The failure of Titulescu’s policy

In the meantime, things were beginning to change rapidly and drastically in Europe. On March 7, 1936, Germany remilitarized the Rhineland. As long as Germany’s “door” (the Ruhr) remained open, France’s eastern allies (Poland, the Little Entente) were convinced that Paris could help them in the event of a conflict with Germany. The remilitarization of the Rhineland changed the military balance. Berlin fortified the Ruhr and German guns now had in their sights Strasbourg. France lost access to the heartland of German industry. But perhaps what was worse was the passivity with which France viewed the German action, which raised the concern of its eastern allies.

The remilitarization of the Rhineland led to the failure of the collective security policy and exposed Titulescu to both external and internal criticism. The rapprochement with the USSR which was initiated by Titulescu was increasingly criticized both in Bucharest and Warsaw, Poland regarding it as a weakening of the 1921 alliance. Italy did not forgive Titulescu for the firmness with which he condemned Rome’s aggression against Ethiopia, and King Carol II of Romania was irritated by the initiatives of his Foreign Minister who acted as if he were in control of Romania’s foreign policy.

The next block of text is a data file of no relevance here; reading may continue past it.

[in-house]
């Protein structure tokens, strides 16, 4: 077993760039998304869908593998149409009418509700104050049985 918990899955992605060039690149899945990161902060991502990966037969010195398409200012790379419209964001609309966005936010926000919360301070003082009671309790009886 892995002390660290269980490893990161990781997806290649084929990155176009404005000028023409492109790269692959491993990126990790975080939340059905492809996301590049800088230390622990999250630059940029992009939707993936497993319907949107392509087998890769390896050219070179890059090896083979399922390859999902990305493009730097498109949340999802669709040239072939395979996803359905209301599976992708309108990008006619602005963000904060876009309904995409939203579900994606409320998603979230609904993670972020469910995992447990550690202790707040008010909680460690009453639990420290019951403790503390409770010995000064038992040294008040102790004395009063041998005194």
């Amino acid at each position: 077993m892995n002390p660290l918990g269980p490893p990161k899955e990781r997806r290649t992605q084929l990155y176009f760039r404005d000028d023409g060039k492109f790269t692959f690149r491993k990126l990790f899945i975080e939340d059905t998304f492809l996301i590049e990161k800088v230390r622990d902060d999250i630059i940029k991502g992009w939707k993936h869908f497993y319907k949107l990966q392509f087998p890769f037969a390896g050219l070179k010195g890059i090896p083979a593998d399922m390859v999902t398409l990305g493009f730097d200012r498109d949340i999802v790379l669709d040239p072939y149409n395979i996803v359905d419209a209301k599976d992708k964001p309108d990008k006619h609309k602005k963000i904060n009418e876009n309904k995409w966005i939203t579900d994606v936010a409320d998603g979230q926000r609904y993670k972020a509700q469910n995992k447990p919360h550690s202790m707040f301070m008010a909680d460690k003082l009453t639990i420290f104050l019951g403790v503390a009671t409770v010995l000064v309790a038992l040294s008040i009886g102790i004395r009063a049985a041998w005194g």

On August 29, 1936, Titulescu was removed as the head of the Foreign Ministry of Romania, and the failure of the collective security policy made the treaty of mutual assistance with the USSR unnecessary. Moscow used this as a pretext to declare itself free from the 1934 gentleman’s agreement.


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I.G. Duca, Memorii [Memoirs], vol. I, Expres Publishing House, Bucharest, 1992.

The Count of Saint-Aulaire, Însemnările unui diplomat de altădată: În România: 1916-1920 [The testimonies of a former diplomat: In Romania: 1916-1920], Humanitas Publishing House, Bucharest, 2016.

Constantin Argetoianu, Memorii [Memoirs], Humanitas, Bucharest, 1992.

Florin Constantiniu, O istorie sinceră a poporului român [A sincere history of the Romanian people], Encyclopaedic Universe Publishing House, Bucharest, 2008.

Translated by Laurențiu Dumitru Dologa